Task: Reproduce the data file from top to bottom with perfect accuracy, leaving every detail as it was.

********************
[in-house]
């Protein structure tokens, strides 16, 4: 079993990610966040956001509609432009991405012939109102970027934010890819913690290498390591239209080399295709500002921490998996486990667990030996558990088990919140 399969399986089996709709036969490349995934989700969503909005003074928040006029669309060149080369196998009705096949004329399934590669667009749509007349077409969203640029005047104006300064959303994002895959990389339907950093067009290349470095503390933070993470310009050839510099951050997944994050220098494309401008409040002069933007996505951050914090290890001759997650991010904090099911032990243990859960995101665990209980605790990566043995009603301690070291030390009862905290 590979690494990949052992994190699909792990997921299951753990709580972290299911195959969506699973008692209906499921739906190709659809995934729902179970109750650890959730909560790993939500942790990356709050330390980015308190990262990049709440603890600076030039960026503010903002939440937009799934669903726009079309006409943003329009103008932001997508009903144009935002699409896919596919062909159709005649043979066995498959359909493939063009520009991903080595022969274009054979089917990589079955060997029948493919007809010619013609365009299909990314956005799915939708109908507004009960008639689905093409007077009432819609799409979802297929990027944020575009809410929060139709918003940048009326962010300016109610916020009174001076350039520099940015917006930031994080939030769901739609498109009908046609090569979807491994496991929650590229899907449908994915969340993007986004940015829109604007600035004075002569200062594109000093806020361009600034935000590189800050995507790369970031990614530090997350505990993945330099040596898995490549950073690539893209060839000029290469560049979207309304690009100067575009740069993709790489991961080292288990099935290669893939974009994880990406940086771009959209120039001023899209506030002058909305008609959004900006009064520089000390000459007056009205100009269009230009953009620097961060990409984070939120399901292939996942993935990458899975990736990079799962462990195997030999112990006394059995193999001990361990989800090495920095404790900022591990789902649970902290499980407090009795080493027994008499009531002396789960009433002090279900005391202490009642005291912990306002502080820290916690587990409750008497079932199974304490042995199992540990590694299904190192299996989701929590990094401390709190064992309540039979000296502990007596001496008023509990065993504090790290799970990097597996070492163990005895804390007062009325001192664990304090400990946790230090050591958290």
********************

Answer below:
[in-house]
């Protein structure tokens, strides 16, 4: 079993990610966040956001509609432009991405012939109102970027934010890819913690290498390591239209080399295709500002921490998996486990667990030996558990088990919140 399969399986089996709709036969490349995934989700969503909005003074928040006029669309060149080369196998009705096949004329399934590669667009749509007349077409969203640029005047104006300064959303994002895959990389339907950093067009290349470095503390933070993470310009050839510099951050997944994050220098494309401008409040002069933007996505951050914090290890001759997650991010904090099911032990243990859960995101665990209980605790990566043995009603301690070291030390009862905290 590979690494990949052992994190699909792990997921299951753990709580972290299911195959969506699973008692209906499921739906190709659809995934729902179970109750650890959730909560790993939500942790990356709050330390980015308190990262990049709440603890600076030039960026503010903002939440937009799934669903726009079309006409943003329009103008932001997508009903144009935002699409896919596919062909159709005649043979066995498959359909493939063009520009991903080595022969274009054979089917990589079955060997029948493919007809010619013609365009299909990314956005799915939708109908507004009960008639689905093409007077009432819609799409979802297929990027944020575009809410929060139709918003940048009326962010300016109610916020009174001076350039520099940015917006930031994080939030769901739609498109009908046609090569979807491994496991929650590229899907449908994915969340993007986004940015829109604007600035004075002569200062594109000093806020361009600034935000590189800050995507790369970031990614530090997350505990993945330099040596898995490549950073690539893209060839000029290469560049979207309304690009100067575009740069993709790489991961080292288990099935290669893939974009994880990406940086771009959209120039001023899209506030002058909305008609959004900006009064520089000390000459007056009205100009269009230009953009620097961060990409984070939120399901292939996942993935990458899975990736990079799962462990195997030999112990006394059995193999001990361990989800090495920095404790900022591990789902649970902290499980407090009795080493027994008499009531002396789960009433002090279900005391202490009642005291912990306002502080820290916690587990409750008497079932199974304490042995199992540990590694299904190192299996989701929590990094401390709190064992309540039979000296502990007596001496008023509990065993504090790290799970990097597996070492163990005895804390007062009325001192664990304090400990946790230090050591958290």